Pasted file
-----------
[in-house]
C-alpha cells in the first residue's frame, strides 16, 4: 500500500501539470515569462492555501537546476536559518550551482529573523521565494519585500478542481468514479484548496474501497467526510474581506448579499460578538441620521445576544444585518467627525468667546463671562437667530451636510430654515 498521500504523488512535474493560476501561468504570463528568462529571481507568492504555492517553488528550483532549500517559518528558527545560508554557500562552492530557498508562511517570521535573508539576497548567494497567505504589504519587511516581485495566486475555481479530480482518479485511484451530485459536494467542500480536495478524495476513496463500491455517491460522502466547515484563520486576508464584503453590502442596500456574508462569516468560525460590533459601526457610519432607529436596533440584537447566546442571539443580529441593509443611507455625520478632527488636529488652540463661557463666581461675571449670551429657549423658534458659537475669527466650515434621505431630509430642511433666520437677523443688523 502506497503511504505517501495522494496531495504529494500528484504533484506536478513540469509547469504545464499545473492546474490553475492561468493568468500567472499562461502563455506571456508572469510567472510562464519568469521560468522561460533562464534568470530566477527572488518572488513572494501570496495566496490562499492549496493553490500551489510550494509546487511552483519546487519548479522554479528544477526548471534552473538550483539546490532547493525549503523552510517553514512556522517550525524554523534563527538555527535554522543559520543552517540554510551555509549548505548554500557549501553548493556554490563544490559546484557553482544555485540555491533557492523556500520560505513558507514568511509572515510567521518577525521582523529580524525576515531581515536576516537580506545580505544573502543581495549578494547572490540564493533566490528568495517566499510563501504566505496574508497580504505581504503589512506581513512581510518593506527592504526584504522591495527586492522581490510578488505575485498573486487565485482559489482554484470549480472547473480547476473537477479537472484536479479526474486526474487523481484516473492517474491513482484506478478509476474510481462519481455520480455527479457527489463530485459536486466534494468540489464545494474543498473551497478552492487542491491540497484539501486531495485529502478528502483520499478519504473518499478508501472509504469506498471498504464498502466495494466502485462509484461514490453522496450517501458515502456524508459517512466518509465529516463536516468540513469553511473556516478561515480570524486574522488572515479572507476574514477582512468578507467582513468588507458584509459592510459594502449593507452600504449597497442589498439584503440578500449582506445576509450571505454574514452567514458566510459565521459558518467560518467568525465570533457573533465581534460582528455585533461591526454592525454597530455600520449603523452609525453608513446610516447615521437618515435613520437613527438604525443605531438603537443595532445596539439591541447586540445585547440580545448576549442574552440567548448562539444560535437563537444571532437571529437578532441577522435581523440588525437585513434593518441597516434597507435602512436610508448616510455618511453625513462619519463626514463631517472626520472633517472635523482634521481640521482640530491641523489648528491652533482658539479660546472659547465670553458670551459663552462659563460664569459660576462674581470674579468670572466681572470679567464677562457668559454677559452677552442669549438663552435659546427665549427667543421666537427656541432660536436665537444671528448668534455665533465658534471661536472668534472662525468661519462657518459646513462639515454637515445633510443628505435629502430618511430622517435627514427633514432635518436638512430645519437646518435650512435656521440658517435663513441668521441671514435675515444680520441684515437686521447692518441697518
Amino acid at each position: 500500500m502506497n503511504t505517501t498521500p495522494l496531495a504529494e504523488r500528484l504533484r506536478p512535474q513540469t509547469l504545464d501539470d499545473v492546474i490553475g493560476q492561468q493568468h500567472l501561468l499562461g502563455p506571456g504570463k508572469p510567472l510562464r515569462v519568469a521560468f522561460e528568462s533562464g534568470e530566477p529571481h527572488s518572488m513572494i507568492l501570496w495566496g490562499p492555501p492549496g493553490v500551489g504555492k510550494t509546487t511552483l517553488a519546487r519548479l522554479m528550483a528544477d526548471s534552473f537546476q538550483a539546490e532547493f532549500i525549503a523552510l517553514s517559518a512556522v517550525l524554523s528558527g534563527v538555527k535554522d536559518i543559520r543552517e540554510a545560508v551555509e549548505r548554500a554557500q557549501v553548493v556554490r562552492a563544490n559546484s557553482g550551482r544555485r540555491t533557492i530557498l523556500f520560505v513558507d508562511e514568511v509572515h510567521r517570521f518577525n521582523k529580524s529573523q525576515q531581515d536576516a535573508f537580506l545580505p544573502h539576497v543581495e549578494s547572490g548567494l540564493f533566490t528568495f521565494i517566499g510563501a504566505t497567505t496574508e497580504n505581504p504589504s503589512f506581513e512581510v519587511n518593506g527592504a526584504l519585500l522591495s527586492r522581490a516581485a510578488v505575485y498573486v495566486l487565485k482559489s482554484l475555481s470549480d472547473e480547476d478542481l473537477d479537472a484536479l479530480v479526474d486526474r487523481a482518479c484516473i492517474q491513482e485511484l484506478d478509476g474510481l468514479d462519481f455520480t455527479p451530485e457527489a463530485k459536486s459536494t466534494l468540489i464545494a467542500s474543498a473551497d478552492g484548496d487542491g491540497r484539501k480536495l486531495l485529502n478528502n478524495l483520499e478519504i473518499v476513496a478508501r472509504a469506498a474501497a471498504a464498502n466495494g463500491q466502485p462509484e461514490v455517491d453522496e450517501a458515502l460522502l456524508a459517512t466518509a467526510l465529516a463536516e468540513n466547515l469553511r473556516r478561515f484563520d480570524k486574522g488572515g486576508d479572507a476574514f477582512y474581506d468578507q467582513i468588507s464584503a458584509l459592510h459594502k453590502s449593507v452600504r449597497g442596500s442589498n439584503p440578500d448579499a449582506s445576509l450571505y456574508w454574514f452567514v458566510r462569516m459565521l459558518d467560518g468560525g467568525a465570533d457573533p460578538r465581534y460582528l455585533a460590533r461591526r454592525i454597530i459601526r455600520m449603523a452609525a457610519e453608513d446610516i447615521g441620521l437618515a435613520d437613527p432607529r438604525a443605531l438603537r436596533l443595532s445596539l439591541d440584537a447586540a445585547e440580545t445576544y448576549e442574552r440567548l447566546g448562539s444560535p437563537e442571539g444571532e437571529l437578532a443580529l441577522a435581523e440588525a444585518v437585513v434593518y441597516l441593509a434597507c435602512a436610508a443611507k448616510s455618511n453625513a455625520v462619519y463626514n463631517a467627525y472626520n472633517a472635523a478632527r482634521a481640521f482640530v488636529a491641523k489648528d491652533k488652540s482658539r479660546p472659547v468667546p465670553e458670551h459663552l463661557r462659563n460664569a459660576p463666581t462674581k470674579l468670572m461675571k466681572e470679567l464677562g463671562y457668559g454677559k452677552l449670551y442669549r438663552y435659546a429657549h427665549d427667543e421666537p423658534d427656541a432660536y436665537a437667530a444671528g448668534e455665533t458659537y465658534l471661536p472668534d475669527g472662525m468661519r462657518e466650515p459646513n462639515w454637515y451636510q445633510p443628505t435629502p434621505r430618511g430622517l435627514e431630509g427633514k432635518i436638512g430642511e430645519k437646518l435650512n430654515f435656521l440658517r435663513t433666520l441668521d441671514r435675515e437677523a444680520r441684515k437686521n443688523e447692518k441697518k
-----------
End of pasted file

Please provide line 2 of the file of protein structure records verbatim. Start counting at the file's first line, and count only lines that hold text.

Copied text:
C-alpha cells in the first residue's frame, strides 16, 4: 500500500501539470515569462492555501537546476536559518550551482529573523521565494519585500478542481468514479484548496474501497467526510474581506448579499460578538441620521445576544444585518467627525468667546463671562437667530451636510430654515 498521500504523488512535474493560476501561468504570463528568462529571481507568492504555492517553488528550483532549500517559518528558527545560508554557500562552492530557498508562511517570521535573508539576497548567494497567505504589504519587511516581485495566486475555481479530480482518479485511484451530485459536494467542500480536495478524495476513496463500491455517491460522502466547515484563520486576508464584503453590502442596500456574508462569516468560525460590533459601526457610519432607529436596533440584537447566546442571539443580529441593509443611507455625520478632527488636529488652540463661557463666581461675571449670551429657549423658534458659537475669527466650515434621505431630509430642511433666520437677523443688523 502506497503511504505517501495522494496531495504529494500528484504533484506536478513540469509547469504545464499545473492546474490553475492561468493568468500567472499562461502563455506571456508572469510567472510562464519568469521560468522561460533562464534568470530566477527572488518572488513572494501570496495566496490562499492549496493553490500551489510550494509546487511552483519546487519548479522554479528544477526548471534552473538550483539546490532547493525549503523552510517553514512556522517550525524554523534563527538555527535554522543559520543552517540554510551555509549548505548554500557549501553548493556554490563544490559546484557553482544555485540555491533557492523556500520560505513558507514568511509572515510567521518577525521582523529580524525576515531581515536576516537580506545580505544573502543581495549578494547572490540564493533566490528568495517566499510563501504566505496574508497580504505581504503589512506581513512581510518593506527592504526584504522591495527586492522581490510578488505575485498573486487565485482559489482554484470549480472547473480547476473537477479537472484536479479526474486526474487523481484516473492517474491513482484506478478509476474510481462519481455520480455527479457527489463530485459536486466534494468540489464545494474543498473551497478552492487542491491540497484539501486531495485529502478528502483520499478519504473518499478508501472509504469506498471498504464498502466495494466502485462509484461514490453522496450517501458515502456524508459517512466518509465529516463536516468540513469553511473556516478561515480570524486574522488572515479572507476574514477582512468578507467582513468588507458584509459592510459594502449593507452600504449597497442589498439584503440578500449582506445576509450571505454574514452567514458566510459565521459558518467560518467568525465570533457573533465581534460582528455585533461591526454592525454597530455600520449603523452609525453608513446610516447615521437618515435613520437613527438604525443605531438603537443595532445596539439591541447586540445585547440580545448576549442574552440567548448562539444560535437563537444571532437571529437578532441577522435581523440588525437585513434593518441597516434597507435602512436610508448616510455618511453625513462619519463626514463631517472626520472633517472635523482634521481640521482640530491641523489648528491652533482658539479660546472659547465670553458670551459663552462659563460664569459660576462674581470674579468670572466681572470679567464677562457668559454677559452677552442669549438663552435659546427665549427667543421666537427656541432660536436665537444671528448668534455665533465658534471661536472668534472662525468661519462657518459646513462639515454637515445633510443628505435629502430618511430622517435627514427633514432635518436638512430645519437646518435650512435656521440658517435663513441668521441671514435675515444680520441684515437686521447692518441697518